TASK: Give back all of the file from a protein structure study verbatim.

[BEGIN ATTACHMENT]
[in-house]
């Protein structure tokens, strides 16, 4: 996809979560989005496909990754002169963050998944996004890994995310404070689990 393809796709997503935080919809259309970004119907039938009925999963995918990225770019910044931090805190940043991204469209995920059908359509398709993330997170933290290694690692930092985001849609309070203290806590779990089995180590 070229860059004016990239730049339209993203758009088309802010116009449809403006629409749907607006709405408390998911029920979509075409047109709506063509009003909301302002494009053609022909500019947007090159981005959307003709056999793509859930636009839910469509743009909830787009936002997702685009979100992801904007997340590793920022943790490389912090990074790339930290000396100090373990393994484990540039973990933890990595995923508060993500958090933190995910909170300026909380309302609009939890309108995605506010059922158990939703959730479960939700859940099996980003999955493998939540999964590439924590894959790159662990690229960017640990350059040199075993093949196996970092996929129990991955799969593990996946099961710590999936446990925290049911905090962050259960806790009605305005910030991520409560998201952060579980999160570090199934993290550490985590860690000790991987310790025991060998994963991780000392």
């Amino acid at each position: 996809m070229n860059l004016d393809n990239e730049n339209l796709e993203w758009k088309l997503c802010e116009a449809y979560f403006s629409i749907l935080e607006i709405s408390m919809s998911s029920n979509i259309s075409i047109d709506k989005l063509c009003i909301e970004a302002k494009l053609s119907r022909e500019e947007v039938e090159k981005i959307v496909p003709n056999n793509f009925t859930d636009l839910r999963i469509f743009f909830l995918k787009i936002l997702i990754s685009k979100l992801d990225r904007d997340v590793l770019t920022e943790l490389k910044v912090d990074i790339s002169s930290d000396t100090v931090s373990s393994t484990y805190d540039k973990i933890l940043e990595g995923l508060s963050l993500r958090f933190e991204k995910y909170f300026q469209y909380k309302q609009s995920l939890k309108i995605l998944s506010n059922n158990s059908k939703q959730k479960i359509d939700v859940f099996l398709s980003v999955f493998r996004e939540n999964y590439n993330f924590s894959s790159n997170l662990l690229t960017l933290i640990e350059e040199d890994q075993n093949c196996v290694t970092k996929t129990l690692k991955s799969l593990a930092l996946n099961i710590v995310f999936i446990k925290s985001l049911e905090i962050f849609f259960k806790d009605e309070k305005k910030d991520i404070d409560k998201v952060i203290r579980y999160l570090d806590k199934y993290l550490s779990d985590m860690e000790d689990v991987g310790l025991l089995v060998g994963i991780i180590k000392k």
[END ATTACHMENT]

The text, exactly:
[in-house]
């Protein structure tokens, strides 16, 4: 996809979560989005496909990754002169963050998944996004890994995310404070689990 393809796709997503935080919809259309970004119907039938009925999963995918990225770019910044931090805190940043991204469209995920059908359509398709993330997170933290290694690692930092985001849609309070203290806590779990089995180590 070229860059004016990239730049339209993203758009088309802010116009449809403006629409749907607006709405408390998911029920979509075409047109709506063509009003909301302002494009053609022909500019947007090159981005959307003709056999793509859930636009839910469509743009909830787009936002997702685009979100992801904007997340590793920022943790490389912090990074790339930290000396100090373990393994484990540039973990933890990595995923508060993500958090933190995910909170300026909380309302609009939890309108995605506010059922158990939703959730479960939700859940099996980003999955493998939540999964590439924590894959790159662990690229960017640990350059040199075993093949196996970092996929129990991955799969593990996946099961710590999936446990925290049911905090962050259960806790009605305005910030991520409560998201952060579980999160570090199934993290550490985590860690000790991987310790025991060998994963991780000392």
């Amino acid at each position: 996809m070229n860059l004016d393809n990239e730049n339209l796709e993203w758009k088309l997503c802010e116009a449809y979560f403006s629409i749907l935080e607006i709405s408390m919809s998911s029920n979509i259309s075409i047109d709506k989005l063509c009003i909301e970004a302002k494009l053609s119907r022909e500019e947007v039938e090159k981005i959307v496909p003709n056999n793509f009925t859930d636009l839910r999963i469509f743009f909830l995918k787009i936002l997702i990754s685009k979100l992801d990225r904007d997340v590793l770019t920022e943790l490389k910044v912090d990074i790339s002169s930290d000396t100090v931090s373990s393994t484990y805190d540039k973990i933890l940043e990595g995923l508060s963050l993500r958090f933190e991204k995910y909170f300026q469209y909380k309302q609009s995920l939890k309108i995605l998944s506010n059922n158990s059908k939703q959730k479960i359509d939700v859940f099996l398709s980003v999955f493998r996004e939540n999964y590439n993330f924590s894959s790159n997170l662990l690229t960017l933290i640990e350059e040199d890994q075993n093949c196996v290694t970092k996929t129990l690692k991955s799969l593990a930092l996946n099961i710590v995310f999936i446990k925290s985001l049911e905090i962050f849609f259960k806790d009605e309070k305005k910030d991520i404070d409560k998201v952060i203290r579980y999160l570090d806590k199934y993290l550490s779990d985590m860690e000790d689990v991987g310790l025991l089995v060998g994963i991780i180590k000392k």